Miller's tracing of the intellectual threads, strings, and ropes of Protestant dissenting thought demonstrates an impressive familiarity with history and theology, and his book is a valuable historic and intellectual review of the influence of the right of private judgment on separation of church and state. John Ragosta, American Historical Review.
It is always a joy to read a book that asserts as one of its major arguments that "ideas and beliefs do matter and that they often explain why people act as they do" and that "religious reasons should be accepted as valid" explanations of choice and behavior. Mark McGarvie, Journal of American History
Miller's volume . . . deserves a place on the shelf of all interested in the development of religious liberty in the Anglo-American tradition. Andrew Murphy, Journal of American StudiesMiller is surely correct that Protestant dissenters, such as the Baptists and the Quakers, have not been duly credited for their intellectual contributions to the development of religious liberty, and he effectively marshals compelling evidence to support his thesis. This volume is a welcome addition to the literature on the pursuit of religious liberty in America. Daniel Dreisbach, The Historian.
"There is compelling reason to keep the founders' Enlightenment principles at the forefront of First Amendment history... Miller's excellent study reminds us... that a dominant Protestant culture processed them on its own terms."
"[A]ttorney and church history professor Nicholas P. Miller argues that religious thought played a much more important role in the eventual development of the religion clauses of the First Amendment than previously recognized."
--Baptist History & Heritage
"Professor Miller's sweeping study makes a compelling case for restoring theology to a prominent place in the complex web of social, political, and intellectual factors contributing to American church-state thinking. Too often, modern scholarship has assumed that the rights of conscience sprung primarily from the Enlightenment, and Professor Miller's impressively clear analysis reminds us that we must take theology seriously if we seek to take the historical actors themselves seriously."--Donald Drakeman, author of Church, State, and Original Intent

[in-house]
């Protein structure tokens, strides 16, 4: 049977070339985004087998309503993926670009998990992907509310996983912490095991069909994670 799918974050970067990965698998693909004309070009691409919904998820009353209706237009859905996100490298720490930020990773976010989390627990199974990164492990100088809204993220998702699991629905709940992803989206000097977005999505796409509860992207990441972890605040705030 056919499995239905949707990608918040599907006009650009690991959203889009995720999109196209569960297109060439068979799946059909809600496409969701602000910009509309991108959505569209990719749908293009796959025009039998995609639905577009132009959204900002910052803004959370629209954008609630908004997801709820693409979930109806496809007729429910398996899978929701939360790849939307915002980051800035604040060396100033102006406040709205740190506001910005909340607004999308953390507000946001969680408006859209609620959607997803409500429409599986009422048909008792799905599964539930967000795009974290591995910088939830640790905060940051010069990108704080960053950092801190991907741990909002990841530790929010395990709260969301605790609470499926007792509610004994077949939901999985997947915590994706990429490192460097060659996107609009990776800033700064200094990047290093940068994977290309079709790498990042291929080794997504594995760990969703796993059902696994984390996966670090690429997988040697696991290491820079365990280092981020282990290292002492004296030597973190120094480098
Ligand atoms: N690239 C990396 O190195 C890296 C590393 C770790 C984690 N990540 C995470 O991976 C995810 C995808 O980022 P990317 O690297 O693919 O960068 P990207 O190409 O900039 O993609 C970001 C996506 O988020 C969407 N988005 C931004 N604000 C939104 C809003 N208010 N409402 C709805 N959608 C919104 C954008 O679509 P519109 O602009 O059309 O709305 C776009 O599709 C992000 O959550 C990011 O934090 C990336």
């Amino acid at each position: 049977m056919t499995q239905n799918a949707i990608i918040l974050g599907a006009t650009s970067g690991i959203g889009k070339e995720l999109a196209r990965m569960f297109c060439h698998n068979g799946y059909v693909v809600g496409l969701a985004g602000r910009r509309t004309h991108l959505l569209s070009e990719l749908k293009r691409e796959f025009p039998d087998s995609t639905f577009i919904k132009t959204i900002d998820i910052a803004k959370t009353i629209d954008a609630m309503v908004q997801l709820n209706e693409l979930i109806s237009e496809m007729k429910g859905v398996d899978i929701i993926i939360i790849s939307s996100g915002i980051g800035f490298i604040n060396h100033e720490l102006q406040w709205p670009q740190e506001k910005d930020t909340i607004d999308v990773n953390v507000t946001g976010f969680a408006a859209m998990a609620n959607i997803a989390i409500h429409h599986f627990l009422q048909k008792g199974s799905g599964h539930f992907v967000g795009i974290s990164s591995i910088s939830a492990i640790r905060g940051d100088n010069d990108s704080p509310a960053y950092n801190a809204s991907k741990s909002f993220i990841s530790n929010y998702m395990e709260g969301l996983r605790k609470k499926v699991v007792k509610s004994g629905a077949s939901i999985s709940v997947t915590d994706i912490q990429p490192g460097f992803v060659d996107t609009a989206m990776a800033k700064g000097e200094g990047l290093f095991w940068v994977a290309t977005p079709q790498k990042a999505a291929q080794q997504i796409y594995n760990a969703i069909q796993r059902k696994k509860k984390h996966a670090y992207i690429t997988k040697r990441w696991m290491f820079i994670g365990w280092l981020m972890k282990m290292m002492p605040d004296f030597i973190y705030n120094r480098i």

"Nicholas Miller carefully and persuasively demonstrates that many of the most ardent and effective American advocates of the disestablishment of religion were people of faith. These Americans argued that government does faith no favors when it seeks to use civil power to advance religion, and that all people must have the liberty to choose or reject God, or faith commitments are meaningless. Miller is exactly right to suggest that it is long past time for us to give the religious case for church-state separation and religious liberty its due."--Melissa Rogers, Director, Center for Religion and Public Affairs at Wake Forest University Divinity School
"Nicholas P. Miller's splendid survey of the distinctly Protestant concept of the right of private judgment makes a major contribution to the debate over the religious origins of the First Amendment. The author traces the idea of the sacred freedom of an individual's conscience through an array of pivotal thinkers and offers compelling evidence that the concept contributed to the understanding of James Madison, a leading framer of the separation clause of the Constitution."--James E. Bradley, Geoffrey W. Bromiley Professor of Church History, Fuller Seminary
"The Religious Roots of the First Amendment
provides a needed counterbalance to the emphasis on the secular origins of American religious liberty. The author promises to take religion seriously and he fulfills his promise. Especially important is his restoration of William Penn to central importance in the emergence of American religious liberty."--Thomas J. Curry, author of Farewell to Christendom: The Future of Church and State in America